Dunluce Castle was an accidental destination on my travels to Northern Ireland. I was on my way into Portstewart, County Antrim when I caught sight of this magnificent ruin shimmering in the last glow of sunlight.
The castle is carved into a rocky promontory, so that the cliffs around the castle drop off straight into the ocean. The sea-grass and rocks are slippery from the salt-mist and, in some places, the rocky surface has caved in and the crashing ocean is visible far beneath the surface opening. Mostly these holes are indicated by helpful signs, but it’s still a good idea to watch your footing carefully. This dangerous setting made the castle a perfect defense against invaders, but a reckless place to carry out daily life. In the early 1600s the cliff-face supporting the castle kitchen crumbled into the ocean and plummeted all the people inside to their deaths. At least one seventeenth century wife refused to set foot in the unpredictable structure.
The castle was still inhabited until the late seventeenth century, even after the chilling kitchen disaster. The first castle on the site was built by Richard Óg de Burgh, 2nd Earl of Ulster, in the thirteenth century and it subsequently passed through the hands of several ruling families until becoming the ancestral seat of the MacDonnell clan. The castle was abandoned to ruin and decay after the MacDonnells fell out of power following the Battle of the Boyne (1690).
The views outside the castle are undoubtedly spectacular, but you really get a sense of the place from touring the inside. The main castle is accessible via a bridge from the mainland and you can explore the ruins of the courtyard, towers, and living quarters right up to the edge of the cliffs. You can also see the remains of the kitchen, as well as the area that broke off into the ocean. This castle really captures the essence of what I experienced of Northern Ireland’s character, which is embodied in a troubled and somewhat dangerous history combined with overwhelming beauty, a captivating and free spirit, and a sense of living life on the edge (see for instance, Belfast Murals: Portrait of a City Divided and Carrick-a-Rede Rope Bridge.)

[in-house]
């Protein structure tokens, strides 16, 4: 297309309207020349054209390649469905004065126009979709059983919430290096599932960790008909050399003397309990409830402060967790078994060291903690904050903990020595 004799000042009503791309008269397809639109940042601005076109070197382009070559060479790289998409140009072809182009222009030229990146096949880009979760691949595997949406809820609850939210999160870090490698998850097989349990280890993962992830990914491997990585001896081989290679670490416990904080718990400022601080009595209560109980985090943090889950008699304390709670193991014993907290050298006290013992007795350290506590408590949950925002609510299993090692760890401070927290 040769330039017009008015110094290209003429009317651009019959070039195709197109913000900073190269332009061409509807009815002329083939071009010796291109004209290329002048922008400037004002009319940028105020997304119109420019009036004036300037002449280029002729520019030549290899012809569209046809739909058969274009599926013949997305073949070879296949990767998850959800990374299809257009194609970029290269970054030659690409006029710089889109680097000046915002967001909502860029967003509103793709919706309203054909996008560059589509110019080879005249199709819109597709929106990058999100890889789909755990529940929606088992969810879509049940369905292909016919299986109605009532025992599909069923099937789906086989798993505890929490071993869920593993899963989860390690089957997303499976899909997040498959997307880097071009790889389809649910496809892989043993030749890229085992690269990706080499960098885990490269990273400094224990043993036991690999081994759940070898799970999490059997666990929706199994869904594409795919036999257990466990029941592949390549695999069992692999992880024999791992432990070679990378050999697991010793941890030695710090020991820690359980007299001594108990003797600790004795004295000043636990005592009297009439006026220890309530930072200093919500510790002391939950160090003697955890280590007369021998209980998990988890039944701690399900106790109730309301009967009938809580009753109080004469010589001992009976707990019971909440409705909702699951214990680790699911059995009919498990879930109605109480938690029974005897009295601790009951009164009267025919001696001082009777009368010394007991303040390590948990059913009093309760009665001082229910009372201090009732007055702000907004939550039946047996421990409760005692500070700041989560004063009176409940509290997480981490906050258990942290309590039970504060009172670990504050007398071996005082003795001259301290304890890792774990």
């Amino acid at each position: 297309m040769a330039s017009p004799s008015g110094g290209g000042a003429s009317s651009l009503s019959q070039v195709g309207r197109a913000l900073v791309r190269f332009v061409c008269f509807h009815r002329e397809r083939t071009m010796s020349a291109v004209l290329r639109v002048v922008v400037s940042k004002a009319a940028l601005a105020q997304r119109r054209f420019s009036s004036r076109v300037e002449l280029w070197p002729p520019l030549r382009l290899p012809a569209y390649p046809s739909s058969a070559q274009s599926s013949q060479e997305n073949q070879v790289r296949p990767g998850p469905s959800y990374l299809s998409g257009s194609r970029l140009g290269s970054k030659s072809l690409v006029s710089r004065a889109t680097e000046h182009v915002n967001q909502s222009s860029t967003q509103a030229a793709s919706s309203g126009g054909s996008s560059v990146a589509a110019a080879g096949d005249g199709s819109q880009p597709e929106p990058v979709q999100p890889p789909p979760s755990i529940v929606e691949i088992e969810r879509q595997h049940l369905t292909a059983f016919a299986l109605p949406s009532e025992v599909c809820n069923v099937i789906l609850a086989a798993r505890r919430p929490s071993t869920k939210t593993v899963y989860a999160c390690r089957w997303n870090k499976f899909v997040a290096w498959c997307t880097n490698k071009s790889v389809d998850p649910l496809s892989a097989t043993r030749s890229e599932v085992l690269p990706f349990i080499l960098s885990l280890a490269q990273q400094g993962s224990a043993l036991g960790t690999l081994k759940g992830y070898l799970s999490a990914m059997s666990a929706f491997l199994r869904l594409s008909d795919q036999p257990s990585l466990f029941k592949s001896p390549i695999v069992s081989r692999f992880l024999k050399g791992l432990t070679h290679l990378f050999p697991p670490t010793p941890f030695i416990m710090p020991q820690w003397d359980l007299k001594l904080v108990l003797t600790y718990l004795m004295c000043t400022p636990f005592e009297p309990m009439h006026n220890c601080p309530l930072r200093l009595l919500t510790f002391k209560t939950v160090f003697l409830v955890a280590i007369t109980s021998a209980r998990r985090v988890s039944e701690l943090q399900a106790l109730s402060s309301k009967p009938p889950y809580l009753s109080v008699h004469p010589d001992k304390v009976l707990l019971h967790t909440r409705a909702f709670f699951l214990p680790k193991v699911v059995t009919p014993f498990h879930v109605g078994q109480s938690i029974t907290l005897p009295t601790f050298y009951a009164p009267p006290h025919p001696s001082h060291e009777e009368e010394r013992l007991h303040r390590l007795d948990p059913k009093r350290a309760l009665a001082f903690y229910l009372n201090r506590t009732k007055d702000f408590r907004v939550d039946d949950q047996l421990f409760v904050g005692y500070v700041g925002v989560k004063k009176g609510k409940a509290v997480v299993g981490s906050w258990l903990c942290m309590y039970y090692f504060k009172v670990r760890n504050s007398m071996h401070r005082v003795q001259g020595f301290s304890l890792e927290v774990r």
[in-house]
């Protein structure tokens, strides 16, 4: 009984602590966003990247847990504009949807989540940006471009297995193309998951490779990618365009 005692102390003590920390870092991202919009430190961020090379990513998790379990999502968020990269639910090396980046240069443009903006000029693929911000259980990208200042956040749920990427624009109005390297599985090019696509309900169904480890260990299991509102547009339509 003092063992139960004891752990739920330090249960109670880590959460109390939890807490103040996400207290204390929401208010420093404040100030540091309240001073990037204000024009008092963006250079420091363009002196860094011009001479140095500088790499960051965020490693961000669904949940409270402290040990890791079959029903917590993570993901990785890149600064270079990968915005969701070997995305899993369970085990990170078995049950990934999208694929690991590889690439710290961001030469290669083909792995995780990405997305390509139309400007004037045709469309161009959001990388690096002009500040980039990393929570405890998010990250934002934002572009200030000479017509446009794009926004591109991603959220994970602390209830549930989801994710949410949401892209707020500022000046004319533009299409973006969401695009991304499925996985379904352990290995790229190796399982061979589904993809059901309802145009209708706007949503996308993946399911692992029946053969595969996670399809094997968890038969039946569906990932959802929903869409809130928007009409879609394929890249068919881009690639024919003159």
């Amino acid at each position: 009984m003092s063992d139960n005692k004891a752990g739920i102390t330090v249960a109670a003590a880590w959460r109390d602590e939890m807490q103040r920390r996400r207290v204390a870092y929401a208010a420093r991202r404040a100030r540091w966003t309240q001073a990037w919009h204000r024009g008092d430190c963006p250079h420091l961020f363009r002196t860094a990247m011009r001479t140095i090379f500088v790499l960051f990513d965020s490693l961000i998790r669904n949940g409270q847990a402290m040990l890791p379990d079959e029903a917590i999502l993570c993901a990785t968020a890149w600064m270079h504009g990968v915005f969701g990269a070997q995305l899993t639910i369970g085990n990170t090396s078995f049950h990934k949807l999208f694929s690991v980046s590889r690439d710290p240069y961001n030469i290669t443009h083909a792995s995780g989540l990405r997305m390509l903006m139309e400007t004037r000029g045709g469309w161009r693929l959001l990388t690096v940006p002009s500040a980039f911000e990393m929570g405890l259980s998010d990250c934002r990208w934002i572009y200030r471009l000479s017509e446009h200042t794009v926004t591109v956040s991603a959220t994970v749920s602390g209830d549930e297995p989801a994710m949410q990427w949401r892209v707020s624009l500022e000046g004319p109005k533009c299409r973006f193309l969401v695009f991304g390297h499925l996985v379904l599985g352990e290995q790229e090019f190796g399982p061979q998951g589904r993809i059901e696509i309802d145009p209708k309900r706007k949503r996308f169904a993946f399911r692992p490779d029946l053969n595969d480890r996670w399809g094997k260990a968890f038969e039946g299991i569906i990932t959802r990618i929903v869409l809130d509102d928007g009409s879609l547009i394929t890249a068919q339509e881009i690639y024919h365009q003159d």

Dunluce Castle is about a two hour drive from Belfast and is located near the tiny seaside villages of Portstewart and Portrush on the north coast of County Antrim. It’s also not far from Bushmills where you can stop for a tour of the factory and a taste of the famous whiskey. After you’ve visited the castle, Portstewart is a very pleasant town to have an evening walk and visit delicious homemade ice cream shops. The village also has some of the north coast’s best seafood restaurants. Portstewart is an extremely popular place and locals from the surrounding area usually flood the village, especially on weekends. Though worth the wait, you should expect traffic delays and it’s a good idea to book ahead if you’re planning to visit one of the restaurants.
There are several places in Northern Ireland that could hold the title of most beautiful or most picturesque, but this stunning ruin easily tops any list and is a place you certainly will want to experience in person.
The castle is open every day, all year round: From April to September, 10.00am–6.00pm; and October to March, 10.00am–4.00pm. The admission charge for adults is £5.00, children/seniors £3.00, and children under 5 are free. The grounds outside the castle are free to visit ‘at your own risk’ even after closing time.
87 Dunluce Road
Tel: 028 2073 1938
Written by and photos by Erin Connelly for EuropeUpClose.com